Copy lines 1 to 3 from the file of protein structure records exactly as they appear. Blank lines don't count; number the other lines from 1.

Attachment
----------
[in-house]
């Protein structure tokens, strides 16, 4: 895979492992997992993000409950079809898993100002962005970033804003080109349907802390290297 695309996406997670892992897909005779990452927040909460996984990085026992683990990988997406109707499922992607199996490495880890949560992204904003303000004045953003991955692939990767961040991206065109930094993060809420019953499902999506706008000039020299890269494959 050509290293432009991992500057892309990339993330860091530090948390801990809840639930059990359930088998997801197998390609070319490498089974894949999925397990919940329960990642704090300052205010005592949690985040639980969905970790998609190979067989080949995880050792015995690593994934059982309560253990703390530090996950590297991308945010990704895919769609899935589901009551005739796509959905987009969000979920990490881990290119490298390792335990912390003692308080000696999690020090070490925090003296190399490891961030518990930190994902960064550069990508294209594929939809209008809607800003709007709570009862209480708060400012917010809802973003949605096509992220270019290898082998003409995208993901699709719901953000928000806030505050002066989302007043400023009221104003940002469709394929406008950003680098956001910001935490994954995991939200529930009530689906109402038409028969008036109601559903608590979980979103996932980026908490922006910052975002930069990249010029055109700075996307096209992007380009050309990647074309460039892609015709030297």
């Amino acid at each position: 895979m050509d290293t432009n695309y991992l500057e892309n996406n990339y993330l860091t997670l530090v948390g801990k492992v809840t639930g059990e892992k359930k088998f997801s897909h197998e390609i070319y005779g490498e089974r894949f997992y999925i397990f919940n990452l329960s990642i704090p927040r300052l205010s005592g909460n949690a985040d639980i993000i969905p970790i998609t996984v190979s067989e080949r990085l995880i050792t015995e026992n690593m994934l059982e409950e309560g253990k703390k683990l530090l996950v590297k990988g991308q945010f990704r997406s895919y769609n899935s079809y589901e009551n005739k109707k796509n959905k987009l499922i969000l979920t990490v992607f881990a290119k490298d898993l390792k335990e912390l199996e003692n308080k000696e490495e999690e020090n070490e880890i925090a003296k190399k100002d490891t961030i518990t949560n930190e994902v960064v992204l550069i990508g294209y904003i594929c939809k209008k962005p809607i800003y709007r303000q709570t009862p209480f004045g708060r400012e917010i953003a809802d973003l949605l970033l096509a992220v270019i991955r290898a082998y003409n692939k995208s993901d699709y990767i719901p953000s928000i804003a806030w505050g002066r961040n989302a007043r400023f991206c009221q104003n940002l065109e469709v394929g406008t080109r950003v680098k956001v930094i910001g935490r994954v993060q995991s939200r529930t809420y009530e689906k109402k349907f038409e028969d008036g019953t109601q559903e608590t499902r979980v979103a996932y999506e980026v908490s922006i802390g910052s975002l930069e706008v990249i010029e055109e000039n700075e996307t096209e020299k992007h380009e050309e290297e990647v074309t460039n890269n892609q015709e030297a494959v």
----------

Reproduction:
[in-house]
């Protein structure tokens, strides 16, 4: 895979492992997992993000409950079809898993100002962005970033804003080109349907802390290297 695309996406997670892992897909005779990452927040909460996984990085026992683990990988997406109707499922992607199996490495880890949560992204904003303000004045953003991955692939990767961040991206065109930094993060809420019953499902999506706008000039020299890269494959 050509290293432009991992500057892309990339993330860091530090948390801990809840639930059990359930088998997801197998390609070319490498089974894949999925397990919940329960990642704090300052205010005592949690985040639980969905970790998609190979067989080949995880050792015995690593994934059982309560253990703390530090996950590297991308945010990704895919769609899935589901009551005739796509959905987009969000979920990490881990290119490298390792335990912390003692308080000696999690020090070490925090003296190399490891961030518990930190994902960064550069990508294209594929939809209008809607800003709007709570009862209480708060400012917010809802973003949605096509992220270019290898082998003409995208993901699709719901953000928000806030505050002066989302007043400023009221104003940002469709394929406008950003680098956001910001935490994954995991939200529930009530689906109402038409028969008036109601559903608590979980979103996932980026908490922006910052975002930069990249010029055109700075996307096209992007380009050309990647074309460039892609015709030297």
């Amino acid at each position: 895979m050509d290293t432009n695309y991992l500057e892309n996406n990339y993330l860091t997670l530090v948390g801990k492992v809840t639930g059990e892992k359930k088998f997801s897909h197998e390609i070319y005779g490498e089974r894949f997992y999925i397990f919940n990452l329960s990642i704090p927040r300052l205010s005592g909460n949690a985040d639980i993000i969905p970790i998609t996984v190979s067989e080949r990085l995880i050792t015995e026992n690593m994934l059982e409950e309560g253990k703390k683990l530090l996950v590297k990988g991308q945010f990704r997406s895919y769609n899935s079809y589901e009551n005739k109707k796509n959905k987009l499922i969000l979920t990490v992607f881990a290119k490298d898993l390792k335990e912390l199996e003692n308080k000696e490495e999690e020090n070490e880890i925090a003296k190399k100002d490891t961030i518990t949560n930190e994902v960064v992204l550069i990508g294209y904003i594929c939809k209008k962005p809607i800003y709007r303000q709570t009862p209480f004045g708060r400012e917010i953003a809802d973003l949605l970033l096509a992220v270019i991955r290898a082998y003409n692939k995208s993901d699709y990767i719901p953000s928000i804003a806030w505050g002066r961040n989302a007043r400023f991206c009221q104003n940002l065109e469709v394929g406008t080109r950003v680098k956001v930094i910001g935490r994954v993060q995991s939200r529930t809420y009530e689906k109402k349907f038409e028969d008036g019953t109601q559903e608590t499902r979980v979103a996932y999506e980026v908490s922006i802390g910052s975002l930069e706008v990249i010029e055109e000039n700075e996307t096209e020299k992007h380009e050309e290297e990647v074309t460039n890269n892609q015709e030297a494959v």